I need help to build a case for devoting resources to community building

challenges

(Redante Asuncion-Reed) #1

Greetings all! This is my first post at Feverbee. I am glad to have found this community for community managers!

We want you to tell us what brings you to FeverBee.

Our organization is creating an online community of practice in conjunction with launching a new website. The website and the community will be centered around a tool for education assessment for early childhood education programs. We want programs in country offices worldwide within our organization and external partners who are using or have used the tool to be active members of the community. We would like, eventually, for education experts, practitioners, researchers and policymakers to participate in the community.

What’s the biggest challenge you face?

The biggest challenge we face is this is something new for our department. The department are comprised of education researchers – subject matter experts. They are not well-versed in technology or community management. They brought me in as the only full-time person working on the project and my job is to support growing the community. Their notion is “build it and they will come” which is something I know from experience and reviewing research and best practices in community management is a misconception. My biggest challenge will be to convince my colleagues that we need to do more than just build a platform and invite people to participate. They need to have an active part in participating in the community, executing tactics and strategies to encourage engagement and taking a proactive approach to growing the community. And to be patient about seeing results.

What can others help you with?

The biggest help I need is to be able to craft arguments and cite case studies and other supporting information so I can go to my bosses and make a case for why we need to devote resources and manpower to community building and management, and that they can’t rely on me (a technical administrator and a layperson in the topic area) 100 percent to do everything. As subject matter experts, they have an important role to play to make the community succeed.


Misunderstandings about communities
First time here? Welcome!
(Sarah Hawk) #2

Welcome Redante. Thanks for jumping straight in. You have an awesome name.

Sounds like an amazing project to be a part of. It also sounds like they’re lucky to have you. We can definitely help you to build your argument.

@Todd_Nilson and @richard_millington have spent countless hours putting together case studies of clients that we’ve worked with and will be able to point you in the direction of some that support your case.


(Redante Asuncion-Reed) #3

Many thanks Sarah! Please feel free to point resources my way – I am happy to learn. I am particularly interested in resources which teach community managers how best to communicate with bosses and stakeholders who don’t necessarily speak the language of community managers but have specific goals in mind which may or may not be realistic. Or who may not be aware of how much work, time and manpower it takes to make a community successful and hence the need to allocate proper resources and staffing to the project. Material specific to nonprofit organizations would be fantastic.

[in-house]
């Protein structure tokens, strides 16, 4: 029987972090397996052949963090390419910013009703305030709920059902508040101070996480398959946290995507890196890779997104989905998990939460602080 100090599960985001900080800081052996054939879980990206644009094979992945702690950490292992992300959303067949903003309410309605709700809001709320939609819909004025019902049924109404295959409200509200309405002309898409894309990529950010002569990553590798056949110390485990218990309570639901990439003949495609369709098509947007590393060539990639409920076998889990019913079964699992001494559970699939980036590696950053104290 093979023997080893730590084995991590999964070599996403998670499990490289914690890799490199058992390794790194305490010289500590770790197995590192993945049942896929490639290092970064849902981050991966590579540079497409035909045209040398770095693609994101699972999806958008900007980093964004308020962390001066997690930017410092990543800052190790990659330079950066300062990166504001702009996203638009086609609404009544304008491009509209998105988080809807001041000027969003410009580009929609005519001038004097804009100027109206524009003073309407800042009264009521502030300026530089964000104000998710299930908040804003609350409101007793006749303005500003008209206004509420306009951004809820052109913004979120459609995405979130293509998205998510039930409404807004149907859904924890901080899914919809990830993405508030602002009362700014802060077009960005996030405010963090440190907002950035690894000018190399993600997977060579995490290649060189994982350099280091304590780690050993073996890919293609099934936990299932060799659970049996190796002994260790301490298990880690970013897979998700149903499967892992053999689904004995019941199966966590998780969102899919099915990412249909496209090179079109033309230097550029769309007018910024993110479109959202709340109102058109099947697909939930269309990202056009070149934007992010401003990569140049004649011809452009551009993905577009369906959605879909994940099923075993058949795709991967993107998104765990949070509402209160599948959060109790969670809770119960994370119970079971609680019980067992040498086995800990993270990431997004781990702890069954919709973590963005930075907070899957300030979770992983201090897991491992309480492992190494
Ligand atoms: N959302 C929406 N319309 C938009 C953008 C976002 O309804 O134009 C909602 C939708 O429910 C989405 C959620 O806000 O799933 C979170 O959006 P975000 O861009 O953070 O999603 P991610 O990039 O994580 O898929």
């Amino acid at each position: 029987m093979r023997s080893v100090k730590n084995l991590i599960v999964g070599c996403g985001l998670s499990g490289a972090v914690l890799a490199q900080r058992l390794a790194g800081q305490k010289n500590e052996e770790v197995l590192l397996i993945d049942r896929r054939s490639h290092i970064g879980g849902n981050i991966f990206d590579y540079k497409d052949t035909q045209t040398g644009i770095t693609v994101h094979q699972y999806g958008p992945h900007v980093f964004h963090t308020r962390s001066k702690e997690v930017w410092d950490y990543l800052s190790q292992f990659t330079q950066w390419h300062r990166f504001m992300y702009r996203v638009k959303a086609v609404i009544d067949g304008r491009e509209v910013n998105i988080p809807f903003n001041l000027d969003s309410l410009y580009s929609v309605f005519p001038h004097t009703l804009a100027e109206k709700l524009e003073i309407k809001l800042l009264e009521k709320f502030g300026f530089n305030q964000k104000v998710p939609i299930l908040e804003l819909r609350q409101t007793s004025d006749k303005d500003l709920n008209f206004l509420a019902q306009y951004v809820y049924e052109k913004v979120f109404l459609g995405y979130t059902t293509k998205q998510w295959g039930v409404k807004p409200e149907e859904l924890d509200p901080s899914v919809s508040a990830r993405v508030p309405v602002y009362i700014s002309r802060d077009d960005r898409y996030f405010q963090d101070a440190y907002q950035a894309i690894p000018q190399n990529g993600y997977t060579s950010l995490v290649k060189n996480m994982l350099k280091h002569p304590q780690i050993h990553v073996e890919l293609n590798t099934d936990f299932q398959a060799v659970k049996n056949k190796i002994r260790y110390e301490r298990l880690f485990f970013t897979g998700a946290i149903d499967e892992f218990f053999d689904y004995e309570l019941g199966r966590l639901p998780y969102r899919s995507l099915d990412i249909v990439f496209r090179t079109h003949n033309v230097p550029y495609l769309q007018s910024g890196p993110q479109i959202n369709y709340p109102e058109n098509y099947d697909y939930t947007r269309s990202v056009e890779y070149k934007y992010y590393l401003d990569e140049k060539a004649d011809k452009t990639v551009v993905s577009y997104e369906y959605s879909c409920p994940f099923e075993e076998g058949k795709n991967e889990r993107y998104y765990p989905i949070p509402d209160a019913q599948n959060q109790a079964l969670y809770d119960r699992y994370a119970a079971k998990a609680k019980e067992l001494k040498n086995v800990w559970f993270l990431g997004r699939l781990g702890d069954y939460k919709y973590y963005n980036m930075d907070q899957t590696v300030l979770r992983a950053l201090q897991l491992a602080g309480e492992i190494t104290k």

(rhogroupee) #4

Hi Redante, nice to meet you! When I saw your post, I immediately thought of the Community Canvas that was recently released: https://community-canvas.org/. It has a lot of material that frames up the conversation specifically in the non-profit side of community. Hope it’s helpful to you!


(Richard Millington) #5

Hi @redante and welcome!

One thing I try to repeatedly tell people is facts aren’t as persuasive as we think they are. Years ago, we worked on projects that built a really powerful, convincing, case with lots of data and examples from elsewhere only to find the recipients still unwilling to take action because they weren’t persuaded.

If you want to get internal support, it’s usually a combination of your own personal relationships with those that will make the decision. You have to build strong relationships first. The data and logic in your argument (this is what you’re doing now). And making a powerful, emotional, argument for people to do this.

Most decisions are driven more by emotion than anything else.

This might help: https://www.feverbee.com/roi/part-three-communicating-value/.

I’d focus a lot on making sure you take the time to go to each stakeholder and find out exactly what would help them, what problems they have, and make sure they feel understood by your first (don’t ask them for anything yet). I’d then built up the data/examples side that most match that.

Then develop the emotional argument. What is the fear or delight in this? What happens if you don’t do it and someone else does? What happens if you can impress your boss by doing this (be subtle here).

I’d look more for analogies for people who don’t speak the language of communities.

Look for images you can put in people’s minds to understand this.

Hope that helps.


(Redante Asuncion-Reed) #6

Thanks very much! Apologies for the very late reply. It got a bit busy in my offline life at work. I appreciate your input!


(Richard Millington) #7

Of course, let us know how it goes. Be awesome to keep tabs on your work.